The Samsung Galaxy S9.

  • Samsung’s new ISOCELL Plus camera sensors look set to deliver better color accuracy and light sensitivity in smartphone photos.
  • The company has replaced the metal barriers between pixels with barriers made out of a new material.
  • Samsung says the new technology will also result in improved super-resolution mobile cameras.


Samsung‘s ISOCELL technology is a common fixture in smartphone sensors, but has just announced its brand-new ISOCELL Plus technology. This tech promises improved color accuracy and better light sensitivity from upcoming smartphone cameras.

In current ISOCELL camera sensors, a physical metal barrier is laid down between pixels in order to “reduce color cross-talk,” Samsung explains on its website. The metal barrier has a side-effect of absorbing or reflecting incoming light, leading to reduced photo quality, it says.

The ISOCELL Plus technology replaces that metal barrier with a new material developed by Fujifilm, improving photo quality by reducing reflection/absorption. More specifically, Samsung is claiming a 15 percent improvement in light sensitivity and higher color fidelity.

Higher resolution cameras to see benefits

Oppo F7

The Oppo F7 features a 25MP selfie camera.

ISOCELL Plus sensors will also be a boon for higher resolution cameras. In fact, the Korean company said the tech would allow for 0.8 micron and smaller pixels. This therefore makes it ideal for “super-resolution cameras with over 20 megapixels,” which usually have small pixels.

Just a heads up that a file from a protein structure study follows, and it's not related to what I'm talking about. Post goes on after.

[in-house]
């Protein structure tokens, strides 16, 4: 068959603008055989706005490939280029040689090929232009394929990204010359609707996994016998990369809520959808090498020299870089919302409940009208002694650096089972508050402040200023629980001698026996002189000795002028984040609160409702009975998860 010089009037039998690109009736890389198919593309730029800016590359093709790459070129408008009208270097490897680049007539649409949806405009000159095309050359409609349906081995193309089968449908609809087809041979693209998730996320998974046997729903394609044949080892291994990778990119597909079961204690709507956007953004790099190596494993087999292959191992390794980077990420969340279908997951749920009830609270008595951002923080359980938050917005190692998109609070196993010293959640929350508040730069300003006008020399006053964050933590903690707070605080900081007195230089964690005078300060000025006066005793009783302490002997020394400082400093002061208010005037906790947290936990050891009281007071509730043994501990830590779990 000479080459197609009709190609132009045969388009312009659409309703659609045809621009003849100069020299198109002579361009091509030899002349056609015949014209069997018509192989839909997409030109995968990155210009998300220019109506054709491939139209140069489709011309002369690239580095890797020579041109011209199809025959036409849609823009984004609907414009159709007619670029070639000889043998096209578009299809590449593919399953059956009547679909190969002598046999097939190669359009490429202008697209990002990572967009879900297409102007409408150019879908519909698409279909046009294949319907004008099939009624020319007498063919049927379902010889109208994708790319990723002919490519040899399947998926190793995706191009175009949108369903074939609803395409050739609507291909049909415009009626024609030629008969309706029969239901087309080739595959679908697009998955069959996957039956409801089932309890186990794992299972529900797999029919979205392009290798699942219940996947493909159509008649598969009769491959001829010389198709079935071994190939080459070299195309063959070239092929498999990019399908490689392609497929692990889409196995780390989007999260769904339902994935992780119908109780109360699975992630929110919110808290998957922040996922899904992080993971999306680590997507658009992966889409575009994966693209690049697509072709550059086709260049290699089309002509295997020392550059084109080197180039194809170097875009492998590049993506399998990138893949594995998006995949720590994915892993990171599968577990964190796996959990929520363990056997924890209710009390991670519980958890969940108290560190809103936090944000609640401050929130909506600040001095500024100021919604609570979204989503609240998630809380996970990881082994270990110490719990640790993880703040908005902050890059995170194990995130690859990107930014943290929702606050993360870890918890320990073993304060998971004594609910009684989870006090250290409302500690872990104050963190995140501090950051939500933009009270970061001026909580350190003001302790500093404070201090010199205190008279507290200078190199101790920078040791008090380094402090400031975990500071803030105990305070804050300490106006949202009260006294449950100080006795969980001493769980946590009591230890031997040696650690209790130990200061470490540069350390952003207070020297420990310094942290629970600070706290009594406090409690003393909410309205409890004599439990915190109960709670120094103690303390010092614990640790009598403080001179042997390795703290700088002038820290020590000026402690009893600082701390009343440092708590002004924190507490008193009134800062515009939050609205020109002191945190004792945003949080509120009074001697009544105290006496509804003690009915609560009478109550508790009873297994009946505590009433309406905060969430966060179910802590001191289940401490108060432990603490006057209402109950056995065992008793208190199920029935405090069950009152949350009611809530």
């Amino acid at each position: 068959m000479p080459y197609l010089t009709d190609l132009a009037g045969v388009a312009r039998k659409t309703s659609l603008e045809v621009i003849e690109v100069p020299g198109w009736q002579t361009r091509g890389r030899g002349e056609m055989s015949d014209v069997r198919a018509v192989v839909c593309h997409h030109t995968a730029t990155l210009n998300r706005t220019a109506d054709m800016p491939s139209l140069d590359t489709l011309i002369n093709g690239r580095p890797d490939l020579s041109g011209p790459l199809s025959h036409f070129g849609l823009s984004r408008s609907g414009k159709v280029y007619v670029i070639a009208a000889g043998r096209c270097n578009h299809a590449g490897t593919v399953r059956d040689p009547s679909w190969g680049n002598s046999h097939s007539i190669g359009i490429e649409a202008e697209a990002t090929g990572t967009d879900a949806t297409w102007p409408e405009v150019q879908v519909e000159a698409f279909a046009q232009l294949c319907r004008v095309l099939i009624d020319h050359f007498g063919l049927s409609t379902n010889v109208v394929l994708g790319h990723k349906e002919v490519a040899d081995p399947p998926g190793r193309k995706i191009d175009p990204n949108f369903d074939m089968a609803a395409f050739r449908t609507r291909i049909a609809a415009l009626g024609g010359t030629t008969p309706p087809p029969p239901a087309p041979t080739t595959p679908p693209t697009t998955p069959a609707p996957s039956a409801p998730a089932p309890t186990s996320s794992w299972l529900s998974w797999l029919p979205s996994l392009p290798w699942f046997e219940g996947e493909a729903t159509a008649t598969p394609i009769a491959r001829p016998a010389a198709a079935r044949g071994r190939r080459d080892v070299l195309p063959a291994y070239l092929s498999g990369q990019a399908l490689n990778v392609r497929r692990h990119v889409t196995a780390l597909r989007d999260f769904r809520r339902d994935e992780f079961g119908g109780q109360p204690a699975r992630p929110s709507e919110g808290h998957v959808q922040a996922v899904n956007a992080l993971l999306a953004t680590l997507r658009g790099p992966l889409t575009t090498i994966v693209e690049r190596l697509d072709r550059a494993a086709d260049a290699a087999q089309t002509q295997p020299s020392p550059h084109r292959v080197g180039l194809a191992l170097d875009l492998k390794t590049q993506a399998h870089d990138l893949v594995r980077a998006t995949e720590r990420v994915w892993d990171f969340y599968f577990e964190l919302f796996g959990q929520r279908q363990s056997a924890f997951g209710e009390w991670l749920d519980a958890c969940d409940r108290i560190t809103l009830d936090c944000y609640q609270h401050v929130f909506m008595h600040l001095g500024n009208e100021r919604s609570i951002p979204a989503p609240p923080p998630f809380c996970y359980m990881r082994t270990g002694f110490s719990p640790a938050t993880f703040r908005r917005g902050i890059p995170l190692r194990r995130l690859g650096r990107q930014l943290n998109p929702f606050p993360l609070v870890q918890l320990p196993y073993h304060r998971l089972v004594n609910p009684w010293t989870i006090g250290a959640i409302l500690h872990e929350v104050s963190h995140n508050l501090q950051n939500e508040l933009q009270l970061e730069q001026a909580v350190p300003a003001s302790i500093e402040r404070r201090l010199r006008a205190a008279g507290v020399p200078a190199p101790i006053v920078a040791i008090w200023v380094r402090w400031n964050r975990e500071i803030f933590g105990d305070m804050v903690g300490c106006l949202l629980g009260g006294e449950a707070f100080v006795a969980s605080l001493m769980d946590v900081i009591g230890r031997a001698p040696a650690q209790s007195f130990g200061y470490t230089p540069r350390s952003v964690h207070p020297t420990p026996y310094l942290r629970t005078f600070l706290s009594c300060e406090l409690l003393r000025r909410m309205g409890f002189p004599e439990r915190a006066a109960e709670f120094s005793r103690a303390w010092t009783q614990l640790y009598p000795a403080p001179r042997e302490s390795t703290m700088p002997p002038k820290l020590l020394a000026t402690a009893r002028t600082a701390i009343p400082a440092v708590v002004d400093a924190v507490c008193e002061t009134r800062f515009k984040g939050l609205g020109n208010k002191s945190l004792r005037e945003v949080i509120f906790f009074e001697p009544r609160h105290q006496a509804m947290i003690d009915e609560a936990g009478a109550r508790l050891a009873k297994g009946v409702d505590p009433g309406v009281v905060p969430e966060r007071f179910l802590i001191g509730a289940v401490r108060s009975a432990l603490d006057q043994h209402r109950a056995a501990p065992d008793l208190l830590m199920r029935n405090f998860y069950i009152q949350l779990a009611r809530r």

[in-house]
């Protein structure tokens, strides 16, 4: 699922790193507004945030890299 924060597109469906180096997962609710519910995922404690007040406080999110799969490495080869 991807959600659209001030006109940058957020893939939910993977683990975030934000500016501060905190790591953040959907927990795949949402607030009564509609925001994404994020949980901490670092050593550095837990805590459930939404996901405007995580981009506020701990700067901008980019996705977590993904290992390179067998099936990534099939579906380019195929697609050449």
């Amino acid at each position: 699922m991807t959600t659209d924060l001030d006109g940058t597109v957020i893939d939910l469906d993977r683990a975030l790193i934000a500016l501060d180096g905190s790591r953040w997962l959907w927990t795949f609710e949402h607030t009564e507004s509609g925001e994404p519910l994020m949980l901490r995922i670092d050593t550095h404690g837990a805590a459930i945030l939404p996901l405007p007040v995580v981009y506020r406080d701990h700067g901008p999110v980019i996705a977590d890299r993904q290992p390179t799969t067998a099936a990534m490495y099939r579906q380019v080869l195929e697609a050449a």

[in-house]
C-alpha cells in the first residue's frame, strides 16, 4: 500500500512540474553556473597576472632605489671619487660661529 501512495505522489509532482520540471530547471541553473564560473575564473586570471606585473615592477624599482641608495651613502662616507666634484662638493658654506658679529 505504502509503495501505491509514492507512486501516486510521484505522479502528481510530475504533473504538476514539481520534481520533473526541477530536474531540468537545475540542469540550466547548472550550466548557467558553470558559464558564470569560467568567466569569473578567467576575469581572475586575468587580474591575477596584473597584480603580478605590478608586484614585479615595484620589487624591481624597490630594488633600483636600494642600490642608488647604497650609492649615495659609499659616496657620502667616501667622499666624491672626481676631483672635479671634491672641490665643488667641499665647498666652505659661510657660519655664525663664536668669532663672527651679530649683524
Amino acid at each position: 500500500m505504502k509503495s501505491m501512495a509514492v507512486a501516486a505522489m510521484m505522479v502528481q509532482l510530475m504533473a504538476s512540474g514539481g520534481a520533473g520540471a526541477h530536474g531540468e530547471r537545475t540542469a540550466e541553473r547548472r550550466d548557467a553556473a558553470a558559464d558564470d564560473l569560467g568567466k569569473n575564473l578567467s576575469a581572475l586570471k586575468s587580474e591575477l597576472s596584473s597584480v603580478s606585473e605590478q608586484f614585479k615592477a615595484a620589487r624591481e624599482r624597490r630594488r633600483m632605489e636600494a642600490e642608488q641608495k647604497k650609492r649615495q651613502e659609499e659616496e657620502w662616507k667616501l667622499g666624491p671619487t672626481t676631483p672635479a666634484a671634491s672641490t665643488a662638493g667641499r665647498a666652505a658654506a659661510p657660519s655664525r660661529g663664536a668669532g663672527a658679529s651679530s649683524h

Most high-resolution smartphone cameras traditionally excel during the day but falter at night. Better night-time snaps can be accomplished with a large image sensor (increasing the phone’s thickness), pixel-binning (delivering brighter but lower-resolution snaps) or a dual-camera setup. The new Samsung technology potentially opens the door for another solution, without sacrificing size or resolution.

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The light-boosting technology could also be a plus for telephoto cameras, which generally suffer in low light due to their smaller apertures. It probably won’t lead to game-changing quality at night, but it could still be an improvement over current telephoto zoom cameras.

Samsung is showing off the tech at Mobile World Congress Shanghai (running from today until June 29) but it hasn’t announced when the first phones with ISOCELL Plus sensors will launch. With the technology completed, though, it can’t be long before it’s commercialized.